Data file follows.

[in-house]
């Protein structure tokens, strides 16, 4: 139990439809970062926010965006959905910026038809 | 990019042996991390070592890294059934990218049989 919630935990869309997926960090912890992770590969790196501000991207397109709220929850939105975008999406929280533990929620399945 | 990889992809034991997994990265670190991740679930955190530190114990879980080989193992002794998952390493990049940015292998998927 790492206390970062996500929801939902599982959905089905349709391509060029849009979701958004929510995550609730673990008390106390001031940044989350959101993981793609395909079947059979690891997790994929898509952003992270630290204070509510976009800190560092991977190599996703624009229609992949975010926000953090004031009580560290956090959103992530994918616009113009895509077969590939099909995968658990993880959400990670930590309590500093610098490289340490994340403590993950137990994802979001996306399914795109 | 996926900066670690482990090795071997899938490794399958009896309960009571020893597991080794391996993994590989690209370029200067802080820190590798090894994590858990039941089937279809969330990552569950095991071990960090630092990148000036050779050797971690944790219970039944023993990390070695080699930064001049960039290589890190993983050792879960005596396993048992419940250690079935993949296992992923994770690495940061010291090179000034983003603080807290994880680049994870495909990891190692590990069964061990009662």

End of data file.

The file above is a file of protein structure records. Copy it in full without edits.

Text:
[in-house]
């Protein structure tokens, strides 16, 4: 139990439809970062926010965006959905910026038809 | 990019042996991390070592890294059934990218049989 919630935990869309997926960090912890992770590969790196501000991207397109709220929850939105975008999406929280533990929620399945 | 990889992809034991997994990265670190991740679930955190530190114990879980080989193992002794998952390493990049940015292998998927 790492206390970062996500929801939902599982959905089905349709391509060029849009979701958004929510995550609730673990008390106390001031940044989350959101993981793609395909079947059979690891997790994929898509952003992270630290204070509510976009800190560092991977190599996703624009229609992949975010926000953090004031009580560290956090959103992530994918616009113009895509077969590939099909995968658990993880959400990670930590309590500093610098490289340490994340403590993950137990994802979001996306399914795109 | 996926900066670690482990090795071997899938490794399958009896309960009571020893597991080794391996993994590989690209370029200067802080820190590798090894994590858990039941089937279809969330990552569950095991071990960090630092990148000036050779050797971690944790219970039944023993990390070695080699930064001049960039290589890190993983050792879960005596396993048992419940250690079935993949296992992923994770690495940061010291090179000034983003603080807290994880680049994870495909990891190692590990069964061990009662």